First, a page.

The problem people have with the BMI is not the chart itself, but what the chart MEANS to them. The chart is meant to show ‘fatness’ and categorize it as normal or abnormal on both the high and low end. The key word here is ‘normal’.

What SHOULD be normal for a human body and what has BECOME normal in modern western societies are two different things.

The BMI chart shows what SHOULD be normal, not what is currently considered normal.

If most of the population is overweight (according to the BMI chart) the error in logic could be that the population is right and the BMI chart is wrong.

I think many people have a sharp emotional reaction to things like the BMI chart because it categorizes you in a way that feels discriminatory and prejudicial. Of course there is no emotion behind the BMI chart, it’s just a mathematical equation…but there is some thought and research into it, it’s not just a random idea, so you know there is some validity to the category you’ve been placed in according to the chart. And this is why it bothers people. If there is some good reason why you are categorized as ‘overweight’ then you’re faced with the following dilemma about your belief in the normalcy of your current body size:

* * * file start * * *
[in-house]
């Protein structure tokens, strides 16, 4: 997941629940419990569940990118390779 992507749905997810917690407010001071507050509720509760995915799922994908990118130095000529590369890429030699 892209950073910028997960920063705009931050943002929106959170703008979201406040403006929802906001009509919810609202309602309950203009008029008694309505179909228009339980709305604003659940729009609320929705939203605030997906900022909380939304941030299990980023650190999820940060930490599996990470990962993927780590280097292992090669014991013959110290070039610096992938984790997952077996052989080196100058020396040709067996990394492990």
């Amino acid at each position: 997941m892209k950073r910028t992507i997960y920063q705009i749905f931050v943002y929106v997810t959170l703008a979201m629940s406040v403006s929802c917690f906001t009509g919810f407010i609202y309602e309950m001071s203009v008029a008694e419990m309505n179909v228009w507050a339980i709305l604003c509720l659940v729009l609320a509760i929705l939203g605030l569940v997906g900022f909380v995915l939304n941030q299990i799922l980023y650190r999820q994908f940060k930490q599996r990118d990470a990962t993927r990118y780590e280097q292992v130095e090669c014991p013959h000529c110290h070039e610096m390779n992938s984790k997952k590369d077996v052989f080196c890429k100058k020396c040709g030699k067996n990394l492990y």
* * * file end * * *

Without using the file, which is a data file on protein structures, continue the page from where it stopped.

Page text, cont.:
Either the chart is wrong, or YOU are wrong.
It’s much easier to dismiss the chart as being inaccurate and not useful for your specific body shape and size or whatever excuse you like, than it is to accept the fact that perhaps you’re in fact simply overweight.
The final point on this topic is the view from being in the normal category vs the overweight or obese categories.

I used to be much heavier than I am now and I used all the same excuses explaining away the BMI as antiquated and outdated and didn’t account for the mountains of muscle I had built over the years. In reality, I was just fat.